<p><b>// constexpr check that input_indices lists each has same length as each vector of input levels</b></p>
<p><b>// second check: each std::vector[int] should be the size of the input level dimension</b></p>
<p><b>// Notes: see above</b></p>
<p><b>}</b></p>
<p> </p>
<p><b>public:</b></p>
<p><b>{</b></p>
<p><b>inline constexpr auto get_merge_points() const noexcept</b></p>
<p><b> {</b></p>
<p><b>// return a vector of mergepoints</b></p>
<p><b>}</b></p>
<p> </p>
<p><b>inline constexpr auto merge_iterators() const noexcept</b></p>
<p><b>{</b></p>
<p><b>// k-way/two-way merge algorithm(?) that is, we merge an iterator into 1</b></p>
<p><b>// uses a coiterator over a subset of the iterators that can be co-iterated over</b></p>
<p><b>// then iterates over them and assigns them into a new level/iterator(?) e.g. dense?</b></p>
<p><b>}</b></p>
<p><b>}</b></p>
<p> </p>
<p><b>If that level exists in upper level, then we would go below and recurse and fix the upper level to true. </b></p>
<p> </p>
<p><b>If we are doing an outersum. For example:</b></p>
<p> </p>
<p><b>A_i + B_j = C_ij</b></p>
<p> </p>
<p><b>Function `F` would be `A || B`.</b></p>
<p> </p>
<p><b>For A, we would put in `true` for the function whenever A value exists and then loop over B, and when A value doesn’t exist, then put in `false` for the function and loop over B as well.</b></p>
<p><b>If `F` was `A && B`, then this would not loop over B. It would be like giving an empty A level fixing A values always to missing for all values of B.</b></p>
<p> </p>
<p><b>Iterate over each level, find out if it has a value in the upper level. If there is no upper-level, then just check if there's a value now in this level corresponding to `true` as the initial value per input.</b></p>
<p> </p>
<p><b>Coiterate over everything that exists for that dimension and then for other values put in the false/true that we get.</b></p>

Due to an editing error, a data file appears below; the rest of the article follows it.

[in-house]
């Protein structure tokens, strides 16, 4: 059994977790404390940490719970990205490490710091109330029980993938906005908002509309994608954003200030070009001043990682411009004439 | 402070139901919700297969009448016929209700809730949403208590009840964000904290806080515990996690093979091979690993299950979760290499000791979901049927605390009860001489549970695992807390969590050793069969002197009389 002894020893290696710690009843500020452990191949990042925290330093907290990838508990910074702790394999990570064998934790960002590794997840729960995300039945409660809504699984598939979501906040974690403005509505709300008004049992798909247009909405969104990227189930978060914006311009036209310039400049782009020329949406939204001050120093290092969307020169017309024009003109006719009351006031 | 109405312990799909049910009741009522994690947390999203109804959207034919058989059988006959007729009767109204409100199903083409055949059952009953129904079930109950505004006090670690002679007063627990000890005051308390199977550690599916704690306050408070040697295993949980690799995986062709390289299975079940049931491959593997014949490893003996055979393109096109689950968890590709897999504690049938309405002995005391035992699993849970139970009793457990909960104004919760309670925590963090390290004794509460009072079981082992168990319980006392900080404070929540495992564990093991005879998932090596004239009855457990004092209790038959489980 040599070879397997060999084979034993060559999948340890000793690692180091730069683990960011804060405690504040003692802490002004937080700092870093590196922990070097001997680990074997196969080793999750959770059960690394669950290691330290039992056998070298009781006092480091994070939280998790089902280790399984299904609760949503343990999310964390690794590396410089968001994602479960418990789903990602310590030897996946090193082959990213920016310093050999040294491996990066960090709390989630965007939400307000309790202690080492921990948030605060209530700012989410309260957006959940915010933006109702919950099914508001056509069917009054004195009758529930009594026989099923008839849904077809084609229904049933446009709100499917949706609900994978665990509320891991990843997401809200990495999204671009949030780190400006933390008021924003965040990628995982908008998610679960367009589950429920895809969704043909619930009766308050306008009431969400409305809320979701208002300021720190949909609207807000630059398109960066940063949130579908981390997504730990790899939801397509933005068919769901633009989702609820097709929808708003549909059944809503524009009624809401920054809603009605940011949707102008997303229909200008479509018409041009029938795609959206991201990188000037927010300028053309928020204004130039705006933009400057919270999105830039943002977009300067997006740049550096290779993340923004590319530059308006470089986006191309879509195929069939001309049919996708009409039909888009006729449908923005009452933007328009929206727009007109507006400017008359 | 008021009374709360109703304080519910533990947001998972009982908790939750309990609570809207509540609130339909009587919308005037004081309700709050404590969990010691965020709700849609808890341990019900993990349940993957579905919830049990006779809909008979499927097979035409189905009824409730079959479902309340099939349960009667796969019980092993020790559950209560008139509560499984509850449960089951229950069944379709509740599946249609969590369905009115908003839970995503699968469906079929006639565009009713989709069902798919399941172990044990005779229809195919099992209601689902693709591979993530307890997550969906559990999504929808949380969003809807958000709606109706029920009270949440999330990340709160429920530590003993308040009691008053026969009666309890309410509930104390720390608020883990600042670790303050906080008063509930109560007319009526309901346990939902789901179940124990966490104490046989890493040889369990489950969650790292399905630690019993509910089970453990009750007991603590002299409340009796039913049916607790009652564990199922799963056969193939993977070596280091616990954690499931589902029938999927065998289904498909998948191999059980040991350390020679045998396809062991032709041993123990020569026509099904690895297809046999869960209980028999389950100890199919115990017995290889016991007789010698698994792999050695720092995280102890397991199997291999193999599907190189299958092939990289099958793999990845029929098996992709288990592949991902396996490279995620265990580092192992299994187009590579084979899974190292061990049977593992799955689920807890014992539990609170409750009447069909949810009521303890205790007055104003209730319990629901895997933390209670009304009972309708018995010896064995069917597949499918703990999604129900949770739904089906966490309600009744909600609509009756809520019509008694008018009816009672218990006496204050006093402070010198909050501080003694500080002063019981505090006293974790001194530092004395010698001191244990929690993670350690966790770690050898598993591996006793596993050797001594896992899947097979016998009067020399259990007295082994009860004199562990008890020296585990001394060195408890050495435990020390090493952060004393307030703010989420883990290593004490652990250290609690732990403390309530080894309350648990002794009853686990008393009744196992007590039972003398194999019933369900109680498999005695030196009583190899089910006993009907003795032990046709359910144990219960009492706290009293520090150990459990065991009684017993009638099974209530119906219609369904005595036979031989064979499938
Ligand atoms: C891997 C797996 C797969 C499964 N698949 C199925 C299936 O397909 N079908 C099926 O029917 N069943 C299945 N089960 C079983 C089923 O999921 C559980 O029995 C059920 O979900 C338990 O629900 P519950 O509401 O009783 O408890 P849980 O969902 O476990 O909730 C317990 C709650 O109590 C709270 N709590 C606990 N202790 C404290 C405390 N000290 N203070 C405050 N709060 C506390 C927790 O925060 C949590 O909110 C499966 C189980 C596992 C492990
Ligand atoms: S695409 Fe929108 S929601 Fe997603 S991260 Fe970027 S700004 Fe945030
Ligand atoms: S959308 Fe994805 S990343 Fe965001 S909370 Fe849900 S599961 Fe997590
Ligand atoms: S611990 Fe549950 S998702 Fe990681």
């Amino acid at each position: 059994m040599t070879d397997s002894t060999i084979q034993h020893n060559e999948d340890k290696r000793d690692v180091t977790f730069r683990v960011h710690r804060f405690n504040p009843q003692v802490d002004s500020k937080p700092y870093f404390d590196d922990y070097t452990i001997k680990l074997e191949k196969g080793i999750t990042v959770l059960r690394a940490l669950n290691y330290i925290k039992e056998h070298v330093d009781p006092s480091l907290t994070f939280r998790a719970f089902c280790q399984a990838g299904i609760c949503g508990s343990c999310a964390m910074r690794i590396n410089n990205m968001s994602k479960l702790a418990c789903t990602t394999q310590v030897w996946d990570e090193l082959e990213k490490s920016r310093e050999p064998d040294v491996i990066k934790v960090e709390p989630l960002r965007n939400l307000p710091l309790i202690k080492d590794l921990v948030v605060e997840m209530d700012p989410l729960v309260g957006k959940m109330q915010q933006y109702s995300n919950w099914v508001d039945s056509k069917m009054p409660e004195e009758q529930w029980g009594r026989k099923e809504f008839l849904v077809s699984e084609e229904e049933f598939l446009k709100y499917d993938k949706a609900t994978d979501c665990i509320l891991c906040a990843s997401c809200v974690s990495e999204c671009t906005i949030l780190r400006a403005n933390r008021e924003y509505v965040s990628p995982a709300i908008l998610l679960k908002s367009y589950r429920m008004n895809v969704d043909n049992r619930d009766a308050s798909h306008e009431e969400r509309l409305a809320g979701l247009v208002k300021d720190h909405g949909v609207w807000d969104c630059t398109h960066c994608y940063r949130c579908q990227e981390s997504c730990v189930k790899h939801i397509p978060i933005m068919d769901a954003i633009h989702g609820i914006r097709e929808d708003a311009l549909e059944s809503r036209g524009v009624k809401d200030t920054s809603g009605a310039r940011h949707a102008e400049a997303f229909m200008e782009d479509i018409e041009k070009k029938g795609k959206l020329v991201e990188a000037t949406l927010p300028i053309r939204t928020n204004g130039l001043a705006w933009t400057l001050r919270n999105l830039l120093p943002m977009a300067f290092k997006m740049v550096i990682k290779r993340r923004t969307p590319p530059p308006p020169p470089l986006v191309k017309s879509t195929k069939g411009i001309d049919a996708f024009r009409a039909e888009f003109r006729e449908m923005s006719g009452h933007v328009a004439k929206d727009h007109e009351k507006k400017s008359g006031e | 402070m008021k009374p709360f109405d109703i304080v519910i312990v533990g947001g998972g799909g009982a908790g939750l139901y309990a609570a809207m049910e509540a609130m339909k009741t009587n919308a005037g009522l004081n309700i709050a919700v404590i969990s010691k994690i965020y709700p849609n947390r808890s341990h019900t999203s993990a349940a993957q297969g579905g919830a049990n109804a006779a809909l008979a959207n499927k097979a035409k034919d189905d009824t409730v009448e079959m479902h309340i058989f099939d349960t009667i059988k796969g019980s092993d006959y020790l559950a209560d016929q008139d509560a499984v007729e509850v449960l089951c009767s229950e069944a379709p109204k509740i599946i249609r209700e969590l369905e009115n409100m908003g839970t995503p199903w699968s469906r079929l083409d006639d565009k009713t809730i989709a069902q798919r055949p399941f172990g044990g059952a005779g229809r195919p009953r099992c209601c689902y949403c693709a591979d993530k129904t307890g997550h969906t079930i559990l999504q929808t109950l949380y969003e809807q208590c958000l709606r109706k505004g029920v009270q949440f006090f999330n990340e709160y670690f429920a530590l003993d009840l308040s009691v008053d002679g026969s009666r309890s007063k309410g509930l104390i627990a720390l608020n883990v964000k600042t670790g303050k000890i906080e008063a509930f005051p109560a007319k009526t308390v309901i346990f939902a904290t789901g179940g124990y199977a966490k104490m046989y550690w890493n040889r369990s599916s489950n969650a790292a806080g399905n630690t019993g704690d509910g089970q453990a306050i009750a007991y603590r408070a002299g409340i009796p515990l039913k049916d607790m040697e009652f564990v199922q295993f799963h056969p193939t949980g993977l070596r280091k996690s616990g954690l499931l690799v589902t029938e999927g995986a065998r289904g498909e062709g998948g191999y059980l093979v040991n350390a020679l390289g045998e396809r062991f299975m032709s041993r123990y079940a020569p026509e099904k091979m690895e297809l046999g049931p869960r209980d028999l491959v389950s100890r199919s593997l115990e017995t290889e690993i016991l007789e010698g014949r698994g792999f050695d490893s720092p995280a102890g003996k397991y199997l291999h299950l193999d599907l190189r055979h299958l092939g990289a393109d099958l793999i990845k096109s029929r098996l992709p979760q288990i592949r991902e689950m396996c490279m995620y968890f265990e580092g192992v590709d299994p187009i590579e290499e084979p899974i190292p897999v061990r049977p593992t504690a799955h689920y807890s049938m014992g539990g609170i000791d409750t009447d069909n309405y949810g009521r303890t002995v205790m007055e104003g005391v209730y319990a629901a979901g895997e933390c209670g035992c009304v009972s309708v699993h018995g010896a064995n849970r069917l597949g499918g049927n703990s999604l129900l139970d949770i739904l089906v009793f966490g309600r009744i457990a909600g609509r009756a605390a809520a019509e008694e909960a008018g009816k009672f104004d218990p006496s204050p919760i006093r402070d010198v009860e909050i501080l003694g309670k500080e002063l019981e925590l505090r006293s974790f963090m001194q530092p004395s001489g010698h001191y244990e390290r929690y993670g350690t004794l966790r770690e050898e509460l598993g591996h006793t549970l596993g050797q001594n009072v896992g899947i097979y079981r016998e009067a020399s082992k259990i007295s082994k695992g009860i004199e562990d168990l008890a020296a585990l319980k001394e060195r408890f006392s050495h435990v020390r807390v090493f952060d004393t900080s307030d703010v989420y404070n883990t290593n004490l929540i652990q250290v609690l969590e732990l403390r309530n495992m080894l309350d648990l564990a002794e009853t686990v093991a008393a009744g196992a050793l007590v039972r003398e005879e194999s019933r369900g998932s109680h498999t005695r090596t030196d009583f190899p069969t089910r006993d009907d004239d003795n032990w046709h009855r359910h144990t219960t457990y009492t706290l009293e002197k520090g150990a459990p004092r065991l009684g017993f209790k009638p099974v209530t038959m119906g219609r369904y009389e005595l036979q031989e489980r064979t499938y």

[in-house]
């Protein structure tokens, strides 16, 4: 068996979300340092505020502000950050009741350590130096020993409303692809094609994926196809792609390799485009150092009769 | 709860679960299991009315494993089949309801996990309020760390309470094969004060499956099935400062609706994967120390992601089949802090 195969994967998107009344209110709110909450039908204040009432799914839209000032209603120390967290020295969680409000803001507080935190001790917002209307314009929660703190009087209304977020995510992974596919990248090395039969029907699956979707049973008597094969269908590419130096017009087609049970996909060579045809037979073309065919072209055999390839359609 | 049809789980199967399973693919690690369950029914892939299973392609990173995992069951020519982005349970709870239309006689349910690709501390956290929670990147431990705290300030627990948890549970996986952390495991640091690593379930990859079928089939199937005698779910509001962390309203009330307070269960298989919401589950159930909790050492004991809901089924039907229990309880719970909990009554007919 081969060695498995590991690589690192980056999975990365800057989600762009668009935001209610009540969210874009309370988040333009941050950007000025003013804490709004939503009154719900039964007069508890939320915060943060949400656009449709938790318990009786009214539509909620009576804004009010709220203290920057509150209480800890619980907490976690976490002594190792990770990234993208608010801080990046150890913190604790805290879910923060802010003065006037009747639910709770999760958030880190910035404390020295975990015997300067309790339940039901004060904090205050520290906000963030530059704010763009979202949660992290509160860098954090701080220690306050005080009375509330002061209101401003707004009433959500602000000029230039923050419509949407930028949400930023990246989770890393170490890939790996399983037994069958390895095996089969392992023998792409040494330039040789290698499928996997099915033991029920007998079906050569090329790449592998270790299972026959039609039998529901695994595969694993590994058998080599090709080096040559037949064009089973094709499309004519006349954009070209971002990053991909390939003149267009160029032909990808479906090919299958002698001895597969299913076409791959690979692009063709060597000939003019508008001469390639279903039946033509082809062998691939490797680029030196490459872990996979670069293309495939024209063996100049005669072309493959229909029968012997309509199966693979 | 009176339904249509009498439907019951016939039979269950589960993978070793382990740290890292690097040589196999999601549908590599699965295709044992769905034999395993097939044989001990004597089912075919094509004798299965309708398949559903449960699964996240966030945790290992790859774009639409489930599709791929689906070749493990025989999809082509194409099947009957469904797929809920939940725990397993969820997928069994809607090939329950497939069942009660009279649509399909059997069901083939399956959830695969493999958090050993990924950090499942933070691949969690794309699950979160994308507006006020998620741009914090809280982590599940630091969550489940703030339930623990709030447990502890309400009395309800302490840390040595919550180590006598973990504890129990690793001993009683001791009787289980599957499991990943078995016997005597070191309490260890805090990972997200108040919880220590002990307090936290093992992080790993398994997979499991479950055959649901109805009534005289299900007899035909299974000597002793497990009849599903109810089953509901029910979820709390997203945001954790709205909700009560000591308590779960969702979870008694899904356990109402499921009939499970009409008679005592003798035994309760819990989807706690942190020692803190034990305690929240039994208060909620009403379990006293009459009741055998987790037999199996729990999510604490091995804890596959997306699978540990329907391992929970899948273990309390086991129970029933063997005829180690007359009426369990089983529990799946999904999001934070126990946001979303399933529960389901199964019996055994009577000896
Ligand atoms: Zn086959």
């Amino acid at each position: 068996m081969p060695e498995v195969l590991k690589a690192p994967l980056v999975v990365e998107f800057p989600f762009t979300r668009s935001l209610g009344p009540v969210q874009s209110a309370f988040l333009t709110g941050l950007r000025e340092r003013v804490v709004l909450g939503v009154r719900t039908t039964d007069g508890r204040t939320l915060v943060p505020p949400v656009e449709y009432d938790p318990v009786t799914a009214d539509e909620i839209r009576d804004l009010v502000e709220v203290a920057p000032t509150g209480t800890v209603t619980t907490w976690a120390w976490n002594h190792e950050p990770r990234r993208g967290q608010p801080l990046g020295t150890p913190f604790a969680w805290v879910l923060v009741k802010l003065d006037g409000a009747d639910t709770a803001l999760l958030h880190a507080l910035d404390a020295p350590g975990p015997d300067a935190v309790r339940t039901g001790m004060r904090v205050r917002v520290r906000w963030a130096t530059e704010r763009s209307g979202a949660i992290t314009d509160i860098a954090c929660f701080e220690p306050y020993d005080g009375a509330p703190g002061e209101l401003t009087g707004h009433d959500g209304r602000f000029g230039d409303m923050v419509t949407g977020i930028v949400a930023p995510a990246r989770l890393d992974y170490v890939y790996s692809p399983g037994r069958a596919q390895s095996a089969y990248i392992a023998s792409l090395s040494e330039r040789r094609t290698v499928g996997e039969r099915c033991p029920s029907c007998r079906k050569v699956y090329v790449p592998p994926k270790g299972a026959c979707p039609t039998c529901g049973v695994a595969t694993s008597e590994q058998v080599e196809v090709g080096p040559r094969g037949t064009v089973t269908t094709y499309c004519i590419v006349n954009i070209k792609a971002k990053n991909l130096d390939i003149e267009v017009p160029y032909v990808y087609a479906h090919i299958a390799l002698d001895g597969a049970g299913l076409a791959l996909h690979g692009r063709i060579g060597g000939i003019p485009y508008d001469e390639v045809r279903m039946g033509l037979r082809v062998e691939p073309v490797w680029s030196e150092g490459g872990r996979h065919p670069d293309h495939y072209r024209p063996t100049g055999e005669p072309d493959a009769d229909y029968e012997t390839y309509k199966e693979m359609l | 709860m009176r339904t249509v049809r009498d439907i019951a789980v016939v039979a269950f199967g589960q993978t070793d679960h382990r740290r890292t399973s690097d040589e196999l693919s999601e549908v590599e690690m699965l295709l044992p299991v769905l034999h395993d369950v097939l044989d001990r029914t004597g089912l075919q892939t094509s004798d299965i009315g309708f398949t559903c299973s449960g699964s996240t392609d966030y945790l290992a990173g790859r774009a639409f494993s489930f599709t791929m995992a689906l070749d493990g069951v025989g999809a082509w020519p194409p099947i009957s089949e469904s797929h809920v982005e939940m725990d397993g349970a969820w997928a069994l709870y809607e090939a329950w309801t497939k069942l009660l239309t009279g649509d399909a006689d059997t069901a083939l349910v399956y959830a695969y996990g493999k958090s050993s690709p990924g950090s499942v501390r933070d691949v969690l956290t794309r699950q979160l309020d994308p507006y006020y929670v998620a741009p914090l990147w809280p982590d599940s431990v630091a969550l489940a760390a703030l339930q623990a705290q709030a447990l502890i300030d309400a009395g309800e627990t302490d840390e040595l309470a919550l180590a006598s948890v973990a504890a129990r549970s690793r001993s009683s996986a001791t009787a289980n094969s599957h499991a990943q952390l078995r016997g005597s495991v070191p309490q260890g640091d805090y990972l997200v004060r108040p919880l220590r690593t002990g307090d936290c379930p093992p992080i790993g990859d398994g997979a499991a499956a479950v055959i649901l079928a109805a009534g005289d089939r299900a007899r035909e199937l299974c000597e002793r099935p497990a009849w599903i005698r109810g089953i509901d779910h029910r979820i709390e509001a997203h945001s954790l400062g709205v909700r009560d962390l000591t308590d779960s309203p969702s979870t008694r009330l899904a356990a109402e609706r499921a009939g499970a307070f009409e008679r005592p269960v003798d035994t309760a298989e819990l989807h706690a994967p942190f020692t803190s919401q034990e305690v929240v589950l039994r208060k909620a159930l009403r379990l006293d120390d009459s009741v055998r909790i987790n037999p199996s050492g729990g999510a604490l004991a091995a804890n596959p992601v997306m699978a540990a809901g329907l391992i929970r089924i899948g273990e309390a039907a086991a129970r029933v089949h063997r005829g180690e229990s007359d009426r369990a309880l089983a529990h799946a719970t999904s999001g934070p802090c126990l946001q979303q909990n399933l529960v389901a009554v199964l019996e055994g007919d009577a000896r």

<p><br>
</p>adam2392@gmail.com (Adam2392)Sat, 22 Jul 2023 18:33:09 +0000https://blogs.python-gsoc.org/en/adam2392s-blog-copy-2/july-17-jul-23-2023-week-8/July 10 - Jul 16, 2023: Week 7https://blogs.python-gsoc.org/en/adam2392s-blog-copy-2/july-10-jul-16-2023-week-7/<p><b>This week, I continued work on implementing the compile-time check for valid co-iteration.</b></p>
<p> </p>
<p><b>The algorithm proceeds by calling two functions during instantiation of the Coiterate class.</b></p>
<ol>
<li>
<p><b>Are all levels ordered, or has the locate function?</b></p>
<ol>
<li>
<p><b>If this does not return true, then error out</b></p>
</li>
</ol>
</li>
<li>
<p><b>Next, check a more complicated compile-time check:</b></p>
<ol>
<li>
<p><b>Where we use template recursion up to a depth of 1024 to check all possible combinations of unordered levels with “true/false” input to `m_comparisonHelper`</b></p>
<ol>
<li>
<p><b>We are template recursing over levels. E.g. for each unordered level, we can run 2 static_asserts m_comparisonHelper(..., true,...) and m_comparisonHelper(..., false, …)</b></p>
</li>
<li>
<p><b>If the level we are checking is ordered, just static_assert false in the correct place.</b></p>
</li>
<li>
<p><b>Note: most likely we will never really hit the 1024 depth limit in practice because the higher-level API will most likely consolidate the tensor operations with temporary workspaces in the middle.</b></p>
</li>
</ol>
</li>
<li>
<p><b>E.g.<br>
<br>
m_levelsTuple = (A, B, C, D)<br>
<br>
And<br>
<br>
A, and D are unordered with locate() function defined and B and C are ordered.<br>
<br>
We want to check that the output is always false:</b></p>
<ol>
<li>
<p><b>m_comparisonHelper(false, false, false, false)</b></p>
</li>
<li>
<p><b>m_comparisonHelper(true, false, false, true)</b></p>
</li>
<li>
<p><b>m_comparisonHelper(false, false, false, true)</b></p>
</li>
<li>
<p><b>m_comparisonHelper(true, false, false, false)</b></p>
</li>
</ol>
</li>
</ol>
</li>
</ol>
<p> </p>